## Narmina Baghirova

Diploma Assistant / Assistant paid with third-party funding
Department of Informatics

PER 21 bu. C310
Bd de Pérolles 90
1700 Fribourg
PER 21, C310

### Biography

Short bio:

I completed my bachelor’s degree program in Mathematics at the University of Primorska, Koper, Slovenia. Further, I obtained a master’s degree in Mathematical Sciences from the same institution. Moreover, I have done an exchange semester at Universidad del Pais Vasco in Spain and Eötvös Lorand University in Hungary.
Currently, I am pursuing a PhD under the supervision of Prof. Bernard Ries at the University of Fribourg.

My research interests are:

• Algorithmic Graph Theory
• Computational Complexity
• Structural Graph Theory
• Combinatorial Optimization

What my PhD thesis is about

We investigate the problem of finding k-community structures in graphs. A k-community structure is a partition of the vertex set of a graph into k “communities”, where each community is an induced subgraph such that each vertex has proportionally as many neighbours in its own community as in any other. One of the motivations behind is the following. Any social network such as Facebook or Instagram can be modeled as a graph, where vertices represent members of the social network and edges represent the relations between the members. Intuitively, whenever we are interested in finding an induced subgraph in such a model such that each vertex has more “relations” inside of the subgraph rather than outside, we are looking for a “community”.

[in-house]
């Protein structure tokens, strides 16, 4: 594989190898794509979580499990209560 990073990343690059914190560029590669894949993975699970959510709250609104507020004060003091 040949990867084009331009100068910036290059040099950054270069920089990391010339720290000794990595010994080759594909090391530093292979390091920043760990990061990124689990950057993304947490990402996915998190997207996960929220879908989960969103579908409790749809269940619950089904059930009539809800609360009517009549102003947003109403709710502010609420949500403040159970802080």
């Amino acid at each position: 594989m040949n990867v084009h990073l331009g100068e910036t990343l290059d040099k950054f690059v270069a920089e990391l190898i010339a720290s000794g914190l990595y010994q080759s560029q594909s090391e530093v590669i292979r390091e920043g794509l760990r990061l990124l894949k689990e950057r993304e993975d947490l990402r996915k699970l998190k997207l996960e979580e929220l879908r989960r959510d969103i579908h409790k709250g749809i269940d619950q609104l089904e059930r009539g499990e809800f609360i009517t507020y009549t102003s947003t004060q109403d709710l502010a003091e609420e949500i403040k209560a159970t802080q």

There are only few known results about the existence of k-communities in a graph and the complexity of finding one. The notion of community structure is closely related to the notion of PDS (proportionally dense subgraph). When k=2, finding a 2-community in a graph is equivalent to partitioning the graph into 2 PDS. In addition, another related problem we currently work on is the Max PDS problem. The goal is to determine the size of a maximum (with respect to the number of vertices) PDS. Our goal is to obtain new results in this direction.

PhD advisors: Prof. Bernard Ries and Dr. David Schindl.